Nathan's Lucubrations; on computers, music and the outdoors

20 03 2011

Sun, 20 Mar 2011

Show, don't tell

It's an old maxim that in writing, you should show, don't tell. Don't say a character is happy, have him literally jump for joy. To some extent, this precludes a third person point of view, obviating the need for an omniscient narrator. Sometimes that can be a good thing, to let your audience get a better feel for being in the situation you are describing, helping them suspend their disbelief.

This carries over into other fields. For instance, there are those who hold that any film that starts with with textual exposition has points against it. Some even go so far as saying that telling or showing too much can ruin the horror of an unseen nemesis (cf. Alien vs. Aliens).

Even more interesting is where it carries over to other seemingly unrelated fields, say web design. Or programming. Far too often, I will see code like this:

// Count the number of doodads.
int ii;
for(ii = 0; doodads[ii] != NULL; ii++);

Is it concise? Sure. Will it work? Maybe, if doodads has a NULL pointer as its last element. But is that comment really necessary? I've always believed that code should tell the "how" and comments should tell the "why"; if your code doesn't tell the "how", then it needs to be rewritten to be more understandable. Two simple changes could make this code better:

size_t num_doodads;
for(num_doodads = 0; doodads[num_doodads] != NULL; num_doodads++);

Change the variable name and the comment becomes unnecessary. Better yet, if you are using an STL container, let it do the work for you:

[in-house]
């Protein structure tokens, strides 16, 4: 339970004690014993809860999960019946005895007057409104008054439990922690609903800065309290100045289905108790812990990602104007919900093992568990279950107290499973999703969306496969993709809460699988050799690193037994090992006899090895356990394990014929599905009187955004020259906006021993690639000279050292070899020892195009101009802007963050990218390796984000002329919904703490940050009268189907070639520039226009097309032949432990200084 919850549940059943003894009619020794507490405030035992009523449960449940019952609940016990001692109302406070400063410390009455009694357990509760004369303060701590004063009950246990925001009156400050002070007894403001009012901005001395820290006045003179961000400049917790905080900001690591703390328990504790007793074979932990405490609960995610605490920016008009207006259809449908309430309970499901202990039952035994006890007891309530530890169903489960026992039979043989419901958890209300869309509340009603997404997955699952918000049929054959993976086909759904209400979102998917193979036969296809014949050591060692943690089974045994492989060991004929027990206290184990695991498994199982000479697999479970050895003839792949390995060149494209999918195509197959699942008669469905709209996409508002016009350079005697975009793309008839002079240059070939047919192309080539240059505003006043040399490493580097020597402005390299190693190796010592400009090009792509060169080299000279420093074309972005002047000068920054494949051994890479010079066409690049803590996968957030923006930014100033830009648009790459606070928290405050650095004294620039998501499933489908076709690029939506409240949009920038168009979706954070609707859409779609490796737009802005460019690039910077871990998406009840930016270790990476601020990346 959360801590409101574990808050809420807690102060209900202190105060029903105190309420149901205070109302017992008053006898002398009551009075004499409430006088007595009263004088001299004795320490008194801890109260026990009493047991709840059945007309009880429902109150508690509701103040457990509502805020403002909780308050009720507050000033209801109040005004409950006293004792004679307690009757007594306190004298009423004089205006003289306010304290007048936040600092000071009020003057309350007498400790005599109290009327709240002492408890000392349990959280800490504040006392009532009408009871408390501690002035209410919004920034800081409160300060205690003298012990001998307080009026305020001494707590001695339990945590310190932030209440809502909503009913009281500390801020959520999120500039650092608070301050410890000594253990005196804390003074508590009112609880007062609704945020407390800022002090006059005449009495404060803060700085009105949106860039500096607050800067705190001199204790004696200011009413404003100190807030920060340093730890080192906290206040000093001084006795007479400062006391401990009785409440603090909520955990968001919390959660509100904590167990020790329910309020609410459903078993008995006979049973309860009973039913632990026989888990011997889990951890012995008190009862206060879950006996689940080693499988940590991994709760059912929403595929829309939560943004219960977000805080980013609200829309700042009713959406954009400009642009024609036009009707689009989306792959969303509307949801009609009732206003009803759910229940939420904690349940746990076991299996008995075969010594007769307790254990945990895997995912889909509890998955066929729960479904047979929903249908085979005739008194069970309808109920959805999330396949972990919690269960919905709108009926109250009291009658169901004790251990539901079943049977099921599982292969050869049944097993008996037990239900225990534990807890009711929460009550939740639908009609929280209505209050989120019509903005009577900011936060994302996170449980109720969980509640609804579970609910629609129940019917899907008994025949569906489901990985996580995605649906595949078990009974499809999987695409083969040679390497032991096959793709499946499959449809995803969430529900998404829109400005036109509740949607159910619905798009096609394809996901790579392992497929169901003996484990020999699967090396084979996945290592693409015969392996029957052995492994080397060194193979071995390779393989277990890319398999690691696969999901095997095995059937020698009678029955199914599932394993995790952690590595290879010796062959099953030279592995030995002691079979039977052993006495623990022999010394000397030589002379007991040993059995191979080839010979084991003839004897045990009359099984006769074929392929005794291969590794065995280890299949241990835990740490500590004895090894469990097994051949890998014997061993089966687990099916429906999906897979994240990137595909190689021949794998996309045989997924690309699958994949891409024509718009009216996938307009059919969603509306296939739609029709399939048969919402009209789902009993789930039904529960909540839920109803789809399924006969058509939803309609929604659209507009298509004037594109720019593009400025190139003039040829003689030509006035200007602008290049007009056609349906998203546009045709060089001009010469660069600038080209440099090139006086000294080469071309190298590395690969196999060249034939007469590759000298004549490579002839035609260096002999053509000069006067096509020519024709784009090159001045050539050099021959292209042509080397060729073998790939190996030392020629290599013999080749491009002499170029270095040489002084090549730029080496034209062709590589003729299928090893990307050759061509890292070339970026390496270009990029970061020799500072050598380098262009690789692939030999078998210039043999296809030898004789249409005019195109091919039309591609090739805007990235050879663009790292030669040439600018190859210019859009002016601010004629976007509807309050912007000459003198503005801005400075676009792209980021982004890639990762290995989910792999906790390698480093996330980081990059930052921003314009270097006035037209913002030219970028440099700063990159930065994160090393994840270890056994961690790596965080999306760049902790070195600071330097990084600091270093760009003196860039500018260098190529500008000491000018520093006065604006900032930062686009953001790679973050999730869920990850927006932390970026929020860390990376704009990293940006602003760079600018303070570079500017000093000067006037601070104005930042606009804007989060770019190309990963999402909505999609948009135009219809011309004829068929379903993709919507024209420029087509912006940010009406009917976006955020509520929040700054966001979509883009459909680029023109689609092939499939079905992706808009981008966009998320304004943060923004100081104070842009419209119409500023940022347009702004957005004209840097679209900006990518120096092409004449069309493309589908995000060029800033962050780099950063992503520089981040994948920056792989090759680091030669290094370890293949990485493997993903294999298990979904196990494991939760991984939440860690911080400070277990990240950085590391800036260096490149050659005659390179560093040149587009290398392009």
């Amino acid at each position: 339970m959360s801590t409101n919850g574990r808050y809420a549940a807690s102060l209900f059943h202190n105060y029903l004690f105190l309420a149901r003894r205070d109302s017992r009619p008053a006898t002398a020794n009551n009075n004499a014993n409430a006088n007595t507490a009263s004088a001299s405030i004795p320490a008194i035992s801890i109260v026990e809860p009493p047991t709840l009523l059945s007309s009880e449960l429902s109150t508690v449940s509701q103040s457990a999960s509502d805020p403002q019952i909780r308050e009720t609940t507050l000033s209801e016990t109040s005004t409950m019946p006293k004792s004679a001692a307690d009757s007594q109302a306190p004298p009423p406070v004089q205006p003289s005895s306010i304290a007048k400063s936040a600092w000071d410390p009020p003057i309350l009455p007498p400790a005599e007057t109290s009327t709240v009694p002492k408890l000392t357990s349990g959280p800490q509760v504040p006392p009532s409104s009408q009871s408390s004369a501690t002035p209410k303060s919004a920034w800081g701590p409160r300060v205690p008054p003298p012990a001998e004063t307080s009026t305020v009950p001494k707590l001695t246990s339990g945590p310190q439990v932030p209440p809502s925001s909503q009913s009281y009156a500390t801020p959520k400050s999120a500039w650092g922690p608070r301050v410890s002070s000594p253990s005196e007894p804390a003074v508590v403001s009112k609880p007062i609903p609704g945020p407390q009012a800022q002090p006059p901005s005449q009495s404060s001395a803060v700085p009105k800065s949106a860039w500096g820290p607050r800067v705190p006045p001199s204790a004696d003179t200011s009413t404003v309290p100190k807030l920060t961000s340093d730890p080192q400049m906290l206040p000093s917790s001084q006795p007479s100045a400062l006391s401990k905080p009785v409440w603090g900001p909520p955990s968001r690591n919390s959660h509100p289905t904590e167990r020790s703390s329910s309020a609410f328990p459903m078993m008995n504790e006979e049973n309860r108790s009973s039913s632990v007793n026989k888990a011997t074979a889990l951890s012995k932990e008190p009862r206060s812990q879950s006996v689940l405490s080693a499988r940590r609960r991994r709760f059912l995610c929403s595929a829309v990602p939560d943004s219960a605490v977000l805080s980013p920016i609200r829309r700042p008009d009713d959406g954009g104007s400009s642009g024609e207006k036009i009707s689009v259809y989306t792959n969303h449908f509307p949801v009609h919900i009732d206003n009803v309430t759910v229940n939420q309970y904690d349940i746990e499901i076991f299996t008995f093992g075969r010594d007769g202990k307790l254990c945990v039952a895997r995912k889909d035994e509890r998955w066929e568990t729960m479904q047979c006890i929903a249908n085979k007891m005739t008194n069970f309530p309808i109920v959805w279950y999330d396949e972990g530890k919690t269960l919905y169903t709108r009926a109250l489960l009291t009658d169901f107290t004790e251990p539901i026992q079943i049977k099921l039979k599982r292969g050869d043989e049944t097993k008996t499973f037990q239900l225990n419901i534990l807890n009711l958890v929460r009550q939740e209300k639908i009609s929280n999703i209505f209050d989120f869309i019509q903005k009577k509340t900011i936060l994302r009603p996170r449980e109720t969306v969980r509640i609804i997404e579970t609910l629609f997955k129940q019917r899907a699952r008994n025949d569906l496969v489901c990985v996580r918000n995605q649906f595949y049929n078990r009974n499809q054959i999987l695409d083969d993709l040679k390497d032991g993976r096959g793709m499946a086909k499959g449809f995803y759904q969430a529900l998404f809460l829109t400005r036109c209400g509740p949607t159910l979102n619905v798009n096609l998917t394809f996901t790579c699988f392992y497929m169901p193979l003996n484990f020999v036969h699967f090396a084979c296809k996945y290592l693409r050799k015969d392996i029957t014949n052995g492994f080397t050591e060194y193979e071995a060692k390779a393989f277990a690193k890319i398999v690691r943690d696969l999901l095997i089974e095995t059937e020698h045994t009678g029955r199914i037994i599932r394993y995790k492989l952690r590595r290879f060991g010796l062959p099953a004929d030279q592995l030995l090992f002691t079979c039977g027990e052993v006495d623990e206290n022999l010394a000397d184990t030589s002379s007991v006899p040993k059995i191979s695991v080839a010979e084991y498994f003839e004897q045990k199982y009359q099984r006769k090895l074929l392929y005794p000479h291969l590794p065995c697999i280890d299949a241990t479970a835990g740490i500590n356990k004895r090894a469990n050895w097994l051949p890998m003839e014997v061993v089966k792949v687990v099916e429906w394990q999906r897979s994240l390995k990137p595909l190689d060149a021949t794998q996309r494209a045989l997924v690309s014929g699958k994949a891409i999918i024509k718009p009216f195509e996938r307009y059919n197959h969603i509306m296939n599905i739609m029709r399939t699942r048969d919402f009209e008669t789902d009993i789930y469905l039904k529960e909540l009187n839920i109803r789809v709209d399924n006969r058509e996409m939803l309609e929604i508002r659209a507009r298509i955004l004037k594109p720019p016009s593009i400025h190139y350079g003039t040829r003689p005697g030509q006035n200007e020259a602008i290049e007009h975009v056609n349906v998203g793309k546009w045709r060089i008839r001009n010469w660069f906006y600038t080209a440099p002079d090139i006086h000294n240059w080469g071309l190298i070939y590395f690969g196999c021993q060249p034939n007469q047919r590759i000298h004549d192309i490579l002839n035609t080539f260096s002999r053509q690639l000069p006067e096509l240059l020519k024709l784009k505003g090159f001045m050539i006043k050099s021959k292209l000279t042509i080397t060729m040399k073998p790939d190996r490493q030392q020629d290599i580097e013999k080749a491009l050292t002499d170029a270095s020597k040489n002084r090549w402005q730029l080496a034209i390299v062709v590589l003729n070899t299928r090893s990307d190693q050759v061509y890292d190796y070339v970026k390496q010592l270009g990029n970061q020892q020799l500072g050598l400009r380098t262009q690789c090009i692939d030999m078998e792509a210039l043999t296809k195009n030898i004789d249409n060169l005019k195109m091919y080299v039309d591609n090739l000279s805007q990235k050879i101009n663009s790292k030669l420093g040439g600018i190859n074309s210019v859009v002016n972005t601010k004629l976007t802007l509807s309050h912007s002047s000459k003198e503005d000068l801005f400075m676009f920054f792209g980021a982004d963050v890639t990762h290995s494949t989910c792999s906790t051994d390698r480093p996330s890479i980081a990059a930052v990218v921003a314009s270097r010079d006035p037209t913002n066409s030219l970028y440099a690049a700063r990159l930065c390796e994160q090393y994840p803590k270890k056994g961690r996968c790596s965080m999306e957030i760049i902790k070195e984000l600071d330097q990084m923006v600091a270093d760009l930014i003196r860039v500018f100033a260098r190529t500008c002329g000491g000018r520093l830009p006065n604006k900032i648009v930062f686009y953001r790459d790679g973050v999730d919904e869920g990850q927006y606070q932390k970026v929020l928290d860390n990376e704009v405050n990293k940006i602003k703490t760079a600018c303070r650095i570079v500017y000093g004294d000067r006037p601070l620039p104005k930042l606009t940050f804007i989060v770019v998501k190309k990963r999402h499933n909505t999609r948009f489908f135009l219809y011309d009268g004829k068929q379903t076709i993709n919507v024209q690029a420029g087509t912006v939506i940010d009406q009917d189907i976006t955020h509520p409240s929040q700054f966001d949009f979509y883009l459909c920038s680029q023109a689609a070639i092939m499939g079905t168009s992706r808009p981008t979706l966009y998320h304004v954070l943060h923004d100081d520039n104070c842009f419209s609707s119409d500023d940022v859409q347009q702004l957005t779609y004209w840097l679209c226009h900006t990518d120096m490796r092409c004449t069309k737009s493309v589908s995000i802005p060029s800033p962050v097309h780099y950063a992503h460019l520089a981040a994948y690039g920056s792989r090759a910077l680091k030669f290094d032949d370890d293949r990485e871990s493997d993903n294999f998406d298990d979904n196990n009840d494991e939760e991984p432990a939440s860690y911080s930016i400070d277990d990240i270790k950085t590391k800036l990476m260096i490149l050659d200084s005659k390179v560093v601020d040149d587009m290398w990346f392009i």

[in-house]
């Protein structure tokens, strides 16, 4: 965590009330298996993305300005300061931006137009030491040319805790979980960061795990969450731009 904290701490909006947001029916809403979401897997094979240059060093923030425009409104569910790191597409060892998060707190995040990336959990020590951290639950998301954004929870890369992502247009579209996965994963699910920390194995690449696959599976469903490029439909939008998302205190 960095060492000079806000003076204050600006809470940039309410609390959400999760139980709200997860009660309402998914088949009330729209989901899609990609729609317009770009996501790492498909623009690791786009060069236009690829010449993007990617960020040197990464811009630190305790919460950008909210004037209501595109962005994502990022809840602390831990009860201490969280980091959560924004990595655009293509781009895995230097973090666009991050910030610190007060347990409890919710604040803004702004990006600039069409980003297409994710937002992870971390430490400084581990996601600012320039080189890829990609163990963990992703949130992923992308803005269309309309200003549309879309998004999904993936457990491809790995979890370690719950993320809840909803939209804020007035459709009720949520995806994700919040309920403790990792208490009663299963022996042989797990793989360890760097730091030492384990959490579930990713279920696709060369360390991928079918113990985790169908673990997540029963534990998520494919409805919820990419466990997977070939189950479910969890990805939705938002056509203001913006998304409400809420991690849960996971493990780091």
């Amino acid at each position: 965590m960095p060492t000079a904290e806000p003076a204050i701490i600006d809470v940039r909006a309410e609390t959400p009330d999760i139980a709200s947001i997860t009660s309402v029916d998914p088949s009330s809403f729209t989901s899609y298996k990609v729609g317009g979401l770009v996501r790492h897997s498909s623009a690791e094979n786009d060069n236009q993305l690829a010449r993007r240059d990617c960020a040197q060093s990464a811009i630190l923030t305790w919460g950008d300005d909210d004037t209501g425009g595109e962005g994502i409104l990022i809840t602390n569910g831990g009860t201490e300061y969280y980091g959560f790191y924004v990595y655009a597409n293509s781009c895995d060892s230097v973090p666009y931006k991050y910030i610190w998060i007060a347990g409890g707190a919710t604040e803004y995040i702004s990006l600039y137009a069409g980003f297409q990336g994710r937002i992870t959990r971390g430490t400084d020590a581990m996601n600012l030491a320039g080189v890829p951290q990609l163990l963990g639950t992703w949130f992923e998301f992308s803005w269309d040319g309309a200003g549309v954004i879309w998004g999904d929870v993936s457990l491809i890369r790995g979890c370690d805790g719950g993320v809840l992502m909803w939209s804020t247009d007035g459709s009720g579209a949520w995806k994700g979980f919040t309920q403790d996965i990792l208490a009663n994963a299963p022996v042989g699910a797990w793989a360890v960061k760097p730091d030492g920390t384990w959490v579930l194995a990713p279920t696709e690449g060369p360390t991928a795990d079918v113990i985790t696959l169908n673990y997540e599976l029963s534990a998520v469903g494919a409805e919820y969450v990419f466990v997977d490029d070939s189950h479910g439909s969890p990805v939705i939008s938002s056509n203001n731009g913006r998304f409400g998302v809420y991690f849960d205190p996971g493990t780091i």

const size_t num_doodads(doodads.size());

That's if you really need the number of doodads and are assuming it won't change; it's probably best just to use the member size() call everywhere you need it. Also, don't rule out iterators; they may seem like a silly concept at first, but the nice part is that they work with any container, so changing out containers becomes dead simple, with the proper forethought:

typedef vector<int> Container;
typedef vector<int>::iterator Iterator;
Container myCollection(10);
for(Iterator itr(myCollection.begin());
    itr != myCollection.end();
  cout << (*itr) << endl;

By changing two tokens (the two vector tokens in the typedefs, to say deque or list), you can get different performance characteristics and tune for your particular application. Of course, you have already profiled the code to make sure that the biggest slowdown is because of using vector, right? In the end, though, this really helps readability, because to other programmers, it is clear that you are using a Container and you are iterating through all its elements; the underlying implementation doesn't matter.

Quotes to live by:

Programs must be written for people to read, and only incidentally for machines to execute. -- Abelson & Sussman, SICP, preface to the first edition
Any fool can write a program that the computer can understand. It takes a good programmer to write a program that other people can understand. -- Martin Fowler
I can't tell what the hell his code does, it's mostly comments. -- Adam Radford

posted at: 17:13 | path: | permanent link to this entry

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